Journaling is everywhere.

From bullet journals to prompt books to writing apps- we have more ways than ever to engage in the process of written reflection…

and research shows us that reflection works!

Journaling has been proven to manage anxiety, reduce stress, improve work performance, and help people gain self awareness and self confidence (I’ve posted a few references below!).

I, for one, have kept a journal almost my entire life and it has always been a place for me to process new experiences, work through difficult emotions, and connect with who I am and who I want to become.

The journal space has been especially important for me as a Black woman working in Higher Education.

In March of 2019, I facilitated my first journaling workshop at the American College Personnel Association Conference in Boston Massachusetts titled “We Journal, We Resist: Utilizing Journaling for Healing & Empowerment.” Though the presentation was open to everyone, I centered my presentation on the experiences of people of color and discussed how journaling can give people of color a literal “safe space” to work through identity based microaggressions and other stressors in the workplace. Since then, I have done many of these workshops for different organizations that are seeking to provide their employees with journaling and social justice training.

Below, I’d like to share 3 journaling exercises that you and/or your students can use to practice self care and re-ground yourself! **These exercises are meant to supplement, not replace, professional help. Lean on mental health professionals for extreme amounts of stress**

This is one full semester of journals that I kept while in graduate school! The writing never stops when you have great prompts. My most coveted form of self care.


A few years ago, Huntington Library published a few journal pages of the late, great author Octavia Butler, a science fiction writer best known for her books Kindred and Parable of the Sower. These pages revealed numerous affirmations about Butler’s dream to become a bestselling author. Affirmations like “I will find a way to do this! So be it!” and “My books will be read by millions of people!” dotted the pages and eventually came to fruition as Butler wrote book after bestselling book before her death in 2006. The concept of “claiming” or “calling out what’s yours” is definitely  something that feels very close to me culturally as I often heard these affirmations from my Grandmother and other Black community members growing up.

When you’re practicing dream affirmation, think first about what you want or how you want to feel. Then, write down what it would feel like to have that thing in the present tense. I find that it’s helpful to affirm how you’d like to feel in the workplace. For instance: “I am at work and though I’m feeling stressed today, I know that I got this! I am strong and powerful.” Sometimes just putting out the intention can help you to feel more in control of your emotions and reactions.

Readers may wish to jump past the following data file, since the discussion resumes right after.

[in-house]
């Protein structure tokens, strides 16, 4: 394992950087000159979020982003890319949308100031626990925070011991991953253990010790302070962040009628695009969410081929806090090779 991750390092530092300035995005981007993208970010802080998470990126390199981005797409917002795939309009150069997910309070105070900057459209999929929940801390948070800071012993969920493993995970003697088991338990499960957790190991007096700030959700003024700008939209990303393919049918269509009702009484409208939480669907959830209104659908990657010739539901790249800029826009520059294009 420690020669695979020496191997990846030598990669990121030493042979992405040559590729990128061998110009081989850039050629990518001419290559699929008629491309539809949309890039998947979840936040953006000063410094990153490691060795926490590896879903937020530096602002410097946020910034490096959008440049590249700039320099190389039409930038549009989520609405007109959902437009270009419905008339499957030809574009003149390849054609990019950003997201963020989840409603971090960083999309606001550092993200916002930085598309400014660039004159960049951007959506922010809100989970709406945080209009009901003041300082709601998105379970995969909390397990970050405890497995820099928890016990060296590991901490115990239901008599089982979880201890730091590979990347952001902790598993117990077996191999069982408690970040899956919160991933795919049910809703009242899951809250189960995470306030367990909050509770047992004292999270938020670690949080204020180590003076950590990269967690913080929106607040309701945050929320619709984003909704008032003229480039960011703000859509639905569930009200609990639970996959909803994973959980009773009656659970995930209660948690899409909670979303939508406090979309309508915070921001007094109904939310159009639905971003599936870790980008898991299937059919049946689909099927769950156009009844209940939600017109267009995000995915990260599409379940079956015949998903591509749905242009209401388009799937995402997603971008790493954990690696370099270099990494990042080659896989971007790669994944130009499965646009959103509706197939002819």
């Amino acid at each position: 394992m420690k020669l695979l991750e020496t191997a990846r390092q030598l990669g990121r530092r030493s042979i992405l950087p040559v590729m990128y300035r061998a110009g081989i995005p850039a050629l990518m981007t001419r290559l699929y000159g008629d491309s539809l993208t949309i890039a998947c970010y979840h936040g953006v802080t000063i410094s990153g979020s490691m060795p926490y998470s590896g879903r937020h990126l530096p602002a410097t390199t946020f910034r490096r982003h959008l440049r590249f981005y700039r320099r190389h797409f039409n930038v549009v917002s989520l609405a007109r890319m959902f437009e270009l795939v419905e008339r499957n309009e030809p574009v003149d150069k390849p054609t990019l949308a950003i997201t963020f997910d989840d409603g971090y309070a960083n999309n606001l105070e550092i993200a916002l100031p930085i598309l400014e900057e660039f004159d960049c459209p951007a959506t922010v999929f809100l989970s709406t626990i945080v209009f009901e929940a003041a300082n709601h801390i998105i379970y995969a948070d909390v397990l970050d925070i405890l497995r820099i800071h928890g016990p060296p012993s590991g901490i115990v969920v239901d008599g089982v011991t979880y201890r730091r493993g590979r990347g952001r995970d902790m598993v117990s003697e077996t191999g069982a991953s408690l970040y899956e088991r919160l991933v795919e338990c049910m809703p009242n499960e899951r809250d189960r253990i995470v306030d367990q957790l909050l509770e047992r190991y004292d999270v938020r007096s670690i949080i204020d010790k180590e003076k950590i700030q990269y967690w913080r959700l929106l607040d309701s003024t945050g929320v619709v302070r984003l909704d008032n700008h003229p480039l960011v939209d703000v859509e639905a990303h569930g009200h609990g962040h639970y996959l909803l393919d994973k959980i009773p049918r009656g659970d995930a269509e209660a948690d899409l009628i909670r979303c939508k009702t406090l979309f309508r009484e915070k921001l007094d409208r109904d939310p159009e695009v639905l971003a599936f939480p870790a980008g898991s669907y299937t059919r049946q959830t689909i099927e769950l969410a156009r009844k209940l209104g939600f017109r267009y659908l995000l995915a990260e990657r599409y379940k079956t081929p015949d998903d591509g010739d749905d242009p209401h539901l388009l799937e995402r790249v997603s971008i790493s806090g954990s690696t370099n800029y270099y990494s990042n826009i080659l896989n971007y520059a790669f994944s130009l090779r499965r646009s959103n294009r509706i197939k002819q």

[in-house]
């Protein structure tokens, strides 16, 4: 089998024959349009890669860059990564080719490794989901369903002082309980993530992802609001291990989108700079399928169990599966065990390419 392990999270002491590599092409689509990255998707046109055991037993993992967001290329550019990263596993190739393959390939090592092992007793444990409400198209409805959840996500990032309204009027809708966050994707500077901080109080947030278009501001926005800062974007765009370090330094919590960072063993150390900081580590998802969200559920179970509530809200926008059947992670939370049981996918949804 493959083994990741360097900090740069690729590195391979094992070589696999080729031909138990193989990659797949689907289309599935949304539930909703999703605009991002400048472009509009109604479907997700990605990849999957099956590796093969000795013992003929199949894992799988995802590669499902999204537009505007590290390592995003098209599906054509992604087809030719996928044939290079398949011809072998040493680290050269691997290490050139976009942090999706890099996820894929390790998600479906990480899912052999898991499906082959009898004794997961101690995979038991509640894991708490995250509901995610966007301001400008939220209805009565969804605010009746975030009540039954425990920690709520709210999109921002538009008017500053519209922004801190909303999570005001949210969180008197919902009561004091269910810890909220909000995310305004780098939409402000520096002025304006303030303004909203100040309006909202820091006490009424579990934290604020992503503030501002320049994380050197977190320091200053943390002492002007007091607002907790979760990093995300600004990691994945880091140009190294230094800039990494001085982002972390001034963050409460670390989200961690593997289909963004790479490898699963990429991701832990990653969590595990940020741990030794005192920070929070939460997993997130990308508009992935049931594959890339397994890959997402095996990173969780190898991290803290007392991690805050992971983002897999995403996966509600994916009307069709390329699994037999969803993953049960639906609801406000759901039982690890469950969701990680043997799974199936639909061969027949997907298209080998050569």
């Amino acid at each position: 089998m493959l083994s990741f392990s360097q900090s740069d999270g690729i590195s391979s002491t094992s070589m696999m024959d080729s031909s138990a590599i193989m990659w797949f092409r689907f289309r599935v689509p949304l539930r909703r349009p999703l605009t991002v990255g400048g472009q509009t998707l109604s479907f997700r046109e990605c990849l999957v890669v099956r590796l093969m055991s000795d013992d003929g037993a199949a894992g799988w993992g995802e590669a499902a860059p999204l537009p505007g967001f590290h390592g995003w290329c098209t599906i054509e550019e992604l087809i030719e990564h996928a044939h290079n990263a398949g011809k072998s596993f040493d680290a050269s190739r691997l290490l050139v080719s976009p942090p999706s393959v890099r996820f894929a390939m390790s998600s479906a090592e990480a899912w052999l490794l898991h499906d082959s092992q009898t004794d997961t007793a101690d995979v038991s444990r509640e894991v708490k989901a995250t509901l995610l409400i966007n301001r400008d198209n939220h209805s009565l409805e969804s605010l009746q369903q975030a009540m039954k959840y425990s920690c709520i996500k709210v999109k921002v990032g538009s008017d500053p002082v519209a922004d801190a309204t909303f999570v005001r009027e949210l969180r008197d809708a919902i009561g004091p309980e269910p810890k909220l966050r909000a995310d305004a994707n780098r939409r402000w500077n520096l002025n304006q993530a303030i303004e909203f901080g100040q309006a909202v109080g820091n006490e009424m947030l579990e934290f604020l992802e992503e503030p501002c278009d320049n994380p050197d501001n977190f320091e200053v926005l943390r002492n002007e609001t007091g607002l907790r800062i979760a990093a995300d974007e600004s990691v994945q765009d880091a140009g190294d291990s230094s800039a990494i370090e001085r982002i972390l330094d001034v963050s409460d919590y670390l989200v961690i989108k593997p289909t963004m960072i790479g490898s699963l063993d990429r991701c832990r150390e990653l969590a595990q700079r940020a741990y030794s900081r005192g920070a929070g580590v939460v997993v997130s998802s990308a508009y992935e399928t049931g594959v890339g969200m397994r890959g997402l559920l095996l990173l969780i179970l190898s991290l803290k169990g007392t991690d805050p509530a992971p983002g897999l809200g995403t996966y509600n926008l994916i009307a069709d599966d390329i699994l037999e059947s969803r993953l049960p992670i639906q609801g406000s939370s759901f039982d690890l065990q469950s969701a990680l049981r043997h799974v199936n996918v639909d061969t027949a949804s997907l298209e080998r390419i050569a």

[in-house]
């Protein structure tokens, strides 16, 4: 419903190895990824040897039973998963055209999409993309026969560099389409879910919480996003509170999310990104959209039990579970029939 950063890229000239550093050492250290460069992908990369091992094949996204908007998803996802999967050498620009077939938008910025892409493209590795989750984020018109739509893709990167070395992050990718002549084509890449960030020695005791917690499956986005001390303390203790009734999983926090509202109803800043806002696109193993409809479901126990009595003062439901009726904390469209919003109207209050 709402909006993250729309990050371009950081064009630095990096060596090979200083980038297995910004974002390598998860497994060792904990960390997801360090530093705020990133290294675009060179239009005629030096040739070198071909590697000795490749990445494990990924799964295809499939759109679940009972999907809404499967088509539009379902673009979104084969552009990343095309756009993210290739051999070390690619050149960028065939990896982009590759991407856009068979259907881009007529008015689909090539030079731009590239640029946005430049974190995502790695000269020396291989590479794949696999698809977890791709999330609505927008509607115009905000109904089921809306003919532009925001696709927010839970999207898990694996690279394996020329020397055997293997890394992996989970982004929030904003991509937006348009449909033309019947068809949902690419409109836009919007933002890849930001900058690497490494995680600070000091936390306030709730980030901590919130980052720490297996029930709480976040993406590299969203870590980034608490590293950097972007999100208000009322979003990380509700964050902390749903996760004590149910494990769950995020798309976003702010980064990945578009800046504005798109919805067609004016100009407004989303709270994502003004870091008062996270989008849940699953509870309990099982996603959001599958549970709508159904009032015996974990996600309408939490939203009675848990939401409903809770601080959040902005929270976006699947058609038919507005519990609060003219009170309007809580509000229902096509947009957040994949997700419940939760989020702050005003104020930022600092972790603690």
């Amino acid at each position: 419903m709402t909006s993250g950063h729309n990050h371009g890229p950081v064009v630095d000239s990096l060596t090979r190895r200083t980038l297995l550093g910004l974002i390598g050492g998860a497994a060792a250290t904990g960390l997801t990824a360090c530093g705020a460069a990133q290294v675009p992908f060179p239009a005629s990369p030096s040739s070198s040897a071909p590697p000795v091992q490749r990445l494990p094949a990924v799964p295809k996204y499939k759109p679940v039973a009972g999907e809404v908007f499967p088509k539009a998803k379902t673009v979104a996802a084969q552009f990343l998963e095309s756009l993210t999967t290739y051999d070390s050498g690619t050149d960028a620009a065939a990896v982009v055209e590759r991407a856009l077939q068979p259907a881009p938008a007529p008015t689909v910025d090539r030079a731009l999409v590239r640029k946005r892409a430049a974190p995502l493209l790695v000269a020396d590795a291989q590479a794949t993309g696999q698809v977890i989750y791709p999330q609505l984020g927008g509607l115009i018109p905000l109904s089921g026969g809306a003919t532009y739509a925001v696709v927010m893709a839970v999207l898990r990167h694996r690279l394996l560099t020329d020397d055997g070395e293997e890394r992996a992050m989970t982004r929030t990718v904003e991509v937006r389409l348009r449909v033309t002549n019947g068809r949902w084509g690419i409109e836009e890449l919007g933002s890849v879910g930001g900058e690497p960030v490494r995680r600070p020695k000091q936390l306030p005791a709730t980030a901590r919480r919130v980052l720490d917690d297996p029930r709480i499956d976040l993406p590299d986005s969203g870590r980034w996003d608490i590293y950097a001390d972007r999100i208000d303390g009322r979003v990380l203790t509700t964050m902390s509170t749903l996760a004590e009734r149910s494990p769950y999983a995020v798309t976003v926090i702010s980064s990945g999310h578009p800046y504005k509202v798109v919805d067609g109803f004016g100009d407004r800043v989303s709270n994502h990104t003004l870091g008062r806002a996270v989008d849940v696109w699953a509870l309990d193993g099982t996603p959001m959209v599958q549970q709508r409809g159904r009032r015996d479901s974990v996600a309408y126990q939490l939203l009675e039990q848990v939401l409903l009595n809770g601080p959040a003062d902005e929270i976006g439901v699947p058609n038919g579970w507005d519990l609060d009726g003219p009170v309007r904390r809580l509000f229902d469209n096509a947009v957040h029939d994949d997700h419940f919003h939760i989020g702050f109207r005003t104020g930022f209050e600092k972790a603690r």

This is one of my favorites exercises! I started making brave lists a few years ago during a period in time when I was struggling with social anxiety. At the time, I was too afraid to raise my hand in class and would get heart palpitations when I had to speak in front of people (even though I love doing public speaking!). So: I turned to brave lists! I kept a running tally of wins that I accomplished every day. I counted times I raised my hand in class, times I reached out to a friend or colleague when I needed help, etc. and each time I celebrated these little wins, I felt even more encouraged to take bigger risks and make bigger decisions in my life. I affirmed my bravery and was able to overcome stress and anxiety at that time as a result!

Make a list of all the ways that you were brave today. What are the things that you deal with on a daily basis that require a lot of courage (crisis management, employer relations, confrontational conversations with students or colleagues)? Who are the people that you are continuously brave for in your life and work? In what areas do you surprise yourself in every day? I would suggest leaving a few pages at the back of your journal for your BRAVE LIST so that you can easily turn to them when you need inspiration and affirmation. Example: I was brave today because I discussed the issue I was having with my supervisor. I was brave today because I protected my time and health even when I felt uncomfortable doing so.


On busy days, it’s easy to forget why we keep doing the work we do. When you get burned out, it’s even easier to move into a space of ungratefulness and frustration. That’s where re-grounding comes in! When you are having a freak-out moment and you are struggling to keep moving forward, take out your journal and try out this tool.

Ask yourself first: “Why am I still here (at this company, with these people, doing this work)?” Then list three opportunities, people, or  that are keeping you where you are. If you’re really struggling to find 3 examples at the time, then write the easiest examples you can think of. The point is to get those feelings out, and find reasons that can support you in the tougher times. Though work can be stressful, one thing I have written and rewritten in my journal is that I stay in higher education to provide access for the students who need it the most! I stay at my institution because I know that there are students who need what I have to offer. What’s your reason?

If you’d like more information about my presentation or other ways that you or your staff/students can use journaling in the workplace, please contact me HERE.

Question: Do you have or want to have a journaling practice? Have you ever utilized journaling to process through difficult or stressful events?